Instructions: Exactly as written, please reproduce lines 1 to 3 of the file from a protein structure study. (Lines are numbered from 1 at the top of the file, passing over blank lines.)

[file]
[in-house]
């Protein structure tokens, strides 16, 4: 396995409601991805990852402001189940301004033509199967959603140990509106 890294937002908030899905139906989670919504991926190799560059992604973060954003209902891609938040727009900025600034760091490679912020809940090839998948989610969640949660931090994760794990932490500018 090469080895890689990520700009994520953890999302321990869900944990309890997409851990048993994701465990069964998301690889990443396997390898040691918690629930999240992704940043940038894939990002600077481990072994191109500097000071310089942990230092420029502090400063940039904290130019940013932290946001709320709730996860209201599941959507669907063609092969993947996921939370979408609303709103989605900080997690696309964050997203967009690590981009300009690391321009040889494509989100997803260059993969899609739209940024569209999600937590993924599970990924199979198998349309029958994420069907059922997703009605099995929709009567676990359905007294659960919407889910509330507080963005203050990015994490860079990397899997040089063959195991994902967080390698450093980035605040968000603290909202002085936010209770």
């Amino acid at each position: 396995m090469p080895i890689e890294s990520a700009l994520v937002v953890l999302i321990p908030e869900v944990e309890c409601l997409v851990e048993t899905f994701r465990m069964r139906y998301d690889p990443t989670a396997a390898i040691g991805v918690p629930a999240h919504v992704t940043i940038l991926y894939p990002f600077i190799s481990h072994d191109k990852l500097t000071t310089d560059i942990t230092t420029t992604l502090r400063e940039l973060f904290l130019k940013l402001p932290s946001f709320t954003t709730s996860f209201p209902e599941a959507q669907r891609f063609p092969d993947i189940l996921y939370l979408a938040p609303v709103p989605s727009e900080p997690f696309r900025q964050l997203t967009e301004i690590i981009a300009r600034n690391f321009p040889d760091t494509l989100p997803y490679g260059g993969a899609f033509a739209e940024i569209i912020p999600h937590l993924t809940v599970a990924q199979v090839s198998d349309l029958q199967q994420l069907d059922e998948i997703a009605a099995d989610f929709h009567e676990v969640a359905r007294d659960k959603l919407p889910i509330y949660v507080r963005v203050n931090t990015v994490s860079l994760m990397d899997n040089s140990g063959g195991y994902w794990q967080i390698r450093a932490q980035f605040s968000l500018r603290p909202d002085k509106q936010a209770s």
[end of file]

[in-house]
């Protein structure tokens, strides 16, 4: 396995409601991805990852402001189940301004033509199967959603140990509106 890294937002908030899905139906989670919504991926190799560059992604973060954003209902891609938040727009900025600034760091490679912020809940090839998948989610969640949660931090994760794990932490500018 090469080895890689990520700009994520953890999302321990869900944990309890997409851990048993994701465990069964998301690889990443396997390898040691918690629930999240992704940043940038894939990002600077481990072994191109500097000071310089942990230092420029502090400063940039904290130019940013932290946001709320709730996860209201599941959507669907063609092969993947996921939370979408609303709103989605900080997690696309964050997203967009690590981009300009690391321009040889494509989100997803260059993969899609739209940024569209999600937590993924599970990924199979198998349309029958994420069907059922997703009605099995929709009567676990359905007294659960919407889910509330507080963005203050990015994490860079990397899997040089063959195991994902967080390698450093980035605040968000603290909202002085936010209770």
């Amino acid at each position: 396995m090469p080895i890689e890294s990520a700009l994520v937002v953890l999302i321990p908030e869900v944990e309890c409601l997409v851990e048993t899905f994701r465990m069964r139906y998301d690889p990443t989670a396997a390898i040691g991805v918690p629930a999240h919504v992704t940043i940038l991926y894939p990002f600077i190799s481990h072994d191109k990852l500097t000071t310089d560059i942990t230092t420029t992604l502090r400063e940039l973060f904290l130019k940013l402001p932290s946001f709320t954003t709730s996860f209201p209902e599941a959507q669907r891609f063609p092969d993947i189940l996921y939370l979408a938040p609303v709103p989605s727009e900080p997690f696309r900025q964050l997203t967009e301004i690590i981009a300009r600034n690391f321009p040889d760091t494509l989100p997803y490679g260059g993969a899609f033509a739209e940024i569209i912020p999600h937590l993924t809940v599970a990924q199979v090839s198998d349309l029958q199967q994420l069907d059922e998948i997703a009605a099995d989610f929709h009567e676990v969640a359905r007294d659960k959603l919407p889910i509330y949660v507080r963005v203050n931090t990015v994490s860079l994760m990397d899997n040089s140990g063959g195991y994902w794990q967080i390698r450093a932490q980035f605040s968000l500018r603290p909202d002085k509106q936010a209770s």